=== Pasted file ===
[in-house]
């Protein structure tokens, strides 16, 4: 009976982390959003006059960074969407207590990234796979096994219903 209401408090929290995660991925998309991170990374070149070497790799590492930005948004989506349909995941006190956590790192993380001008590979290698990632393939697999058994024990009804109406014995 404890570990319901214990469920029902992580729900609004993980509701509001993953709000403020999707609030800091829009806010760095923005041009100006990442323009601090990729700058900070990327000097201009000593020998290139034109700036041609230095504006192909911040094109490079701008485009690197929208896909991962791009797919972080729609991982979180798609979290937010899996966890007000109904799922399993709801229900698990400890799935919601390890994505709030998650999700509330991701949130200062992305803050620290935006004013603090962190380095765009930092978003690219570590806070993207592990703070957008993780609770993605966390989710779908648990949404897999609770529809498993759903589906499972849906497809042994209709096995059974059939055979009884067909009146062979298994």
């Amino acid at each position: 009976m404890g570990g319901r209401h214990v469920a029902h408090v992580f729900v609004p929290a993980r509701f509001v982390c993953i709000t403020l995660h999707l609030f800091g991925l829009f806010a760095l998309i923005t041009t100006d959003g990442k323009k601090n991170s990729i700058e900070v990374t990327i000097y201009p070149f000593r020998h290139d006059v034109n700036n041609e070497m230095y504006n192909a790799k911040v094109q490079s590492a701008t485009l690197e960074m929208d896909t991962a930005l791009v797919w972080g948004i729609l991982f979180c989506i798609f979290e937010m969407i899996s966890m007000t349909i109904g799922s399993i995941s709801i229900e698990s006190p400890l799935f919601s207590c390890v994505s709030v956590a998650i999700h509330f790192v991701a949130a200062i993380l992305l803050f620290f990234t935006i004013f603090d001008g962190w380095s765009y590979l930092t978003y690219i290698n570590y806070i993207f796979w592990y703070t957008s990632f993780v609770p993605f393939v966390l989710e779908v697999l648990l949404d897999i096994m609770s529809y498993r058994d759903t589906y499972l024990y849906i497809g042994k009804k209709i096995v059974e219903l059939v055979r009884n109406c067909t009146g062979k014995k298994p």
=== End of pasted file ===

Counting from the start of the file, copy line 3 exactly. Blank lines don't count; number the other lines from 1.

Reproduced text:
């Amino acid at each position: 009976m404890g570990g319901r209401h214990v469920a029902h408090v992580f729900v609004p929290a993980r509701f509001v982390c993953i709000t403020l995660h999707l609030f800091g991925l829009f806010a760095l998309i923005t041009t100006d959003g990442k323009k601090n991170s990729i700058e900070v990374t990327i000097y201009p070149f000593r020998h290139d006059v034109n700036n041609e070497m230095y504006n192909a790799k911040v094109q490079s590492a701008t485009l690197e960074m929208d896909t991962a930005l791009v797919w972080g948004i729609l991982f979180c989506i798609f979290e937010m969407i899996s966890m007000t349909i109904g799922s399993i995941s709801i229900e698990s006190p400890l799935f919601s207590c390890v994505s709030v956590a998650i999700h509330f790192v991701a949130a200062i993380l992305l803050f620290f990234t935006i004013f603090d001008g962190w380095s765009y590979l930092t978003y690219i290698n570590y806070i993207f796979w592990y703070t957008s990632f993780v609770p993605f393939v966390l989710e779908v697999l648990l949404d897999i096994m609770s529809y498993r058994d759903t589906y499972l024990y849906i497809g042994k009804k209709i096995v059974e219903l059939v055979r009884n109406c067909t009146g062979k014995k298994p």